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16-unit townshouses rising on Brady Avenue

June 10, 2013
Weirton Daily Times

STEUBENVILLE - Two buildings have been razed and the ground cleared as the Davis family prepares to build 16 new townhouse units on Brady Avenue.

Jim Davis bought the three lots in 2012 and had the former Stoney Hollow Inn and a house behind the bar demolished earlier this year.

Fort Steuben Maintenance installed a sewer connection from the property to the city sewer line beneath Brady Avenue last week and construction work is starting on the four buildings soon.

Article Photos

NEW TOWNHOUSES — The Davis men, from left, Matt, Chad and their father Jim, stopped for a few minutes at their Brady Avenue property earlier this year where they are preparing to build 16 new townhouses. The Davis family bought the property in 2012 and razed a house and the former Stoney Hollow Inn this year to create new housing in the city. -- Dave Gossett

"I drove by this property every day and thought it would be an ideal site for housing units for the Franciscan University students. College students are looking for housing off campus that gives them a nice place to live, a healthy atmosphere and a secure place. We will be able to offer them all that within a short distance of the campus," cited Matt Davis.

"Eric Exley did the engineering work for the project and we are ready to move forward," he added.

His father, Jim, said the family owned business also has been contacted by the oil and gas industry interested in new housing.

"We wanted to start on this project but were delayed because of the winter weather. So we demolished the two buildings early this year and started shaping up the site. Our townhouses will be in four separate buildings with four units in each structure. We are excited about this project because this is the first new housing construction of this type in the city for some time. We bring our extensive construction history and experience to the project," explained Jim.

"There is a demand for new housing in the community. We are working to meet that demand and provide affordable upscale housing for people interested in a townhouse setting," said Matt.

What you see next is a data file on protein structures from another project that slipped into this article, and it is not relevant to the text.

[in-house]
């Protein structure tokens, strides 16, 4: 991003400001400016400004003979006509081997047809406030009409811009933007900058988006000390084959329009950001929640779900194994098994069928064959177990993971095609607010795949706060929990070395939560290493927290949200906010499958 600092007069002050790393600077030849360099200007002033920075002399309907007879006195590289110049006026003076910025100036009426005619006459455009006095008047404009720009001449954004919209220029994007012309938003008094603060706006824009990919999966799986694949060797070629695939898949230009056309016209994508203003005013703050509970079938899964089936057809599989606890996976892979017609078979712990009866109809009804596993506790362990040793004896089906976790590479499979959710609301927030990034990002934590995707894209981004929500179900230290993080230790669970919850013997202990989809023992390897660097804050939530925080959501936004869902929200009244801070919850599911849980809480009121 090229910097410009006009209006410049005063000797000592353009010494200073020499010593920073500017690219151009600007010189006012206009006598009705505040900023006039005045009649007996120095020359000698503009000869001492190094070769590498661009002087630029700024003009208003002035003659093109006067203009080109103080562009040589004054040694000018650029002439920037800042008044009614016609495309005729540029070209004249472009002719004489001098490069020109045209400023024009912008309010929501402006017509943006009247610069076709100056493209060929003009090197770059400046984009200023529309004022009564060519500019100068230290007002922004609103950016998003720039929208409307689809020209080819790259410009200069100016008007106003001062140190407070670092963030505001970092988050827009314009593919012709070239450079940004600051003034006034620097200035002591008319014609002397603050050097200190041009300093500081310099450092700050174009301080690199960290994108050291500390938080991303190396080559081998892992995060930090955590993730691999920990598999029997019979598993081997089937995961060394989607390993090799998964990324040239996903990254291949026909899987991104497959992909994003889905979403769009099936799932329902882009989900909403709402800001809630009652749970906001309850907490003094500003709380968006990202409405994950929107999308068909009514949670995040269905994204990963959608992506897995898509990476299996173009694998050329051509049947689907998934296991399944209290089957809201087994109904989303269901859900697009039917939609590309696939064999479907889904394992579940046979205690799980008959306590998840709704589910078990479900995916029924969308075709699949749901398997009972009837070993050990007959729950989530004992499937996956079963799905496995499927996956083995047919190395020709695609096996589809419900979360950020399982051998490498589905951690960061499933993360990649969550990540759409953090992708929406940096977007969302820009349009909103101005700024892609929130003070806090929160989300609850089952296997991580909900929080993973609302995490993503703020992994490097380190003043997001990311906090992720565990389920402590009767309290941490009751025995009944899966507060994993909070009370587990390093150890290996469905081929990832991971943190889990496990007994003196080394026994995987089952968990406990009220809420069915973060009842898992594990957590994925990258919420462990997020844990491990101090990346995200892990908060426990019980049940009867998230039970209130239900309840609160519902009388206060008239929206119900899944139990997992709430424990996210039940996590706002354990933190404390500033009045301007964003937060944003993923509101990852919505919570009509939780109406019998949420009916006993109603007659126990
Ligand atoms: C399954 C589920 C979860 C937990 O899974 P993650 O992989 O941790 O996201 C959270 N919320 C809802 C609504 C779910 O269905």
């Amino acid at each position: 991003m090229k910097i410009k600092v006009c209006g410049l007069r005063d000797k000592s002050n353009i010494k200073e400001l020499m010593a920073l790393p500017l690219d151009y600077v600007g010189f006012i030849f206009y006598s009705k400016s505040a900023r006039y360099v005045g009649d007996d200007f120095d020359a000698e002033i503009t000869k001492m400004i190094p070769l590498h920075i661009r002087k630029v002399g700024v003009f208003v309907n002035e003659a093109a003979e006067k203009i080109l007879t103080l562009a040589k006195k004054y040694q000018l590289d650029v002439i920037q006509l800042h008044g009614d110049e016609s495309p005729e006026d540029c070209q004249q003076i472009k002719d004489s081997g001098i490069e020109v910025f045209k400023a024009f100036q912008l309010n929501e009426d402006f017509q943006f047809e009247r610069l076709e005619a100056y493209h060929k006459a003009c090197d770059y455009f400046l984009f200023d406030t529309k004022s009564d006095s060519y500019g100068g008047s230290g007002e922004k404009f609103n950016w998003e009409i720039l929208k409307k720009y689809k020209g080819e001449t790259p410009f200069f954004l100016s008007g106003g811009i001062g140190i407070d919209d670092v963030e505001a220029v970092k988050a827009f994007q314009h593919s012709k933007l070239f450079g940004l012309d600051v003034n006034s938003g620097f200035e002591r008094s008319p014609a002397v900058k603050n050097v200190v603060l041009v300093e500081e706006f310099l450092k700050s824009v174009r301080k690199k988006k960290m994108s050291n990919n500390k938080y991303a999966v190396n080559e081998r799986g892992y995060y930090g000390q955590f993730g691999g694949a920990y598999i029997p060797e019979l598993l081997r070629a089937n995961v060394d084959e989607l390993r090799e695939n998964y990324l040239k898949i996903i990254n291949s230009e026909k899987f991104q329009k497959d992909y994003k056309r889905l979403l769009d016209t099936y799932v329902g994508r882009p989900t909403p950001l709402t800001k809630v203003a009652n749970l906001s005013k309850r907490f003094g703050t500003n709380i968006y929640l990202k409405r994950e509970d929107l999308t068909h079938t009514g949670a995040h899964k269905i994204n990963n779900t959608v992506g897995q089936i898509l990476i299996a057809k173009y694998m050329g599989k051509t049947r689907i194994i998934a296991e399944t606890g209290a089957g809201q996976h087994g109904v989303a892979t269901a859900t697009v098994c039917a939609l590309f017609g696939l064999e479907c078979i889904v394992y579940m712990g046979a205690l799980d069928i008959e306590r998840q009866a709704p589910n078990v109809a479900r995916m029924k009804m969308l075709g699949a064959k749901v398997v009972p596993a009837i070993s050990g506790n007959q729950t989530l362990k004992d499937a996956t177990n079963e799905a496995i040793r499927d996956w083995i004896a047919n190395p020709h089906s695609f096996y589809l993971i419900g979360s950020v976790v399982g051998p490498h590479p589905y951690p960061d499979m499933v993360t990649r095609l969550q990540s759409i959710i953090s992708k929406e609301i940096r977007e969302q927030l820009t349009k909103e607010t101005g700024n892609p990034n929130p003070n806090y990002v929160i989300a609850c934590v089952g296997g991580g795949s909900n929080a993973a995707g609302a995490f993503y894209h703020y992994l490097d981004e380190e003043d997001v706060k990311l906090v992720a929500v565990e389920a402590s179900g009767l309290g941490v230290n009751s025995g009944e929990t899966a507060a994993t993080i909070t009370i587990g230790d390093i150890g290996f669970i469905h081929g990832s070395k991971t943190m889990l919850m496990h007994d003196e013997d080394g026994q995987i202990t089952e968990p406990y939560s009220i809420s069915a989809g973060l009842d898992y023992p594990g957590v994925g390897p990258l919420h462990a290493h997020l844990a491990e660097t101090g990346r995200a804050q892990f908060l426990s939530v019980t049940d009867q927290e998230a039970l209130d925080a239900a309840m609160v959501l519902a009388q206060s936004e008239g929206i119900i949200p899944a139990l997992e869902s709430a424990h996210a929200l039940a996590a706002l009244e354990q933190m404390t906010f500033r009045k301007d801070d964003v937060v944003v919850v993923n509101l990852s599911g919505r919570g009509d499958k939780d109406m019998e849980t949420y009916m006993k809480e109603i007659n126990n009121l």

According to Jim, his son Chad had the house on the property demolished in a little over two hours.

"It took about four hours to take down the bar. And when we were doing it we had people stopping by to take photos. Fran Smogor, the last owner of the bar, even stopped to take some photos. There was a lot of history in that small bar but now we are going to create new history with new housing," noted Matt.

Smogor and her sister, Mary Ann Donnelly, watched the Stoney Hollow Inn come down earlier this year.

"It was a little sad to see it demolished because my parents had bought the place in 1977, when my dad retired from the city. It was a neighborhood bar. There were only four parking spots so people just walked to the place. It was a friendly place where everyone knew each other. And the bar was famous for its Halloween parties and the Stoney Burger, which was a double decker hamburger," recalled Donnelly.

"My parents also had a Thanksgiving dinner there for people who didn't have anywhere else to go. And my dad always served people in the military. He felt if you were old enough to fight for your country you were old enough to drink a beer," noted Donnelly.

"The Stoney Hollow Inn was like our living room because we all spent so much time working there. I remember someone had a wedding reception there. It was a very personal bar. We would have guys stop in to have a beer. They would pull out a couple photos to share, spend some time talking to us or their friends and then go home," stated Donnelly.

"But it has been closed for several years now and I'm glad to see something new being built there. I still have good memories of the place," remarked Donnelly.

 
 

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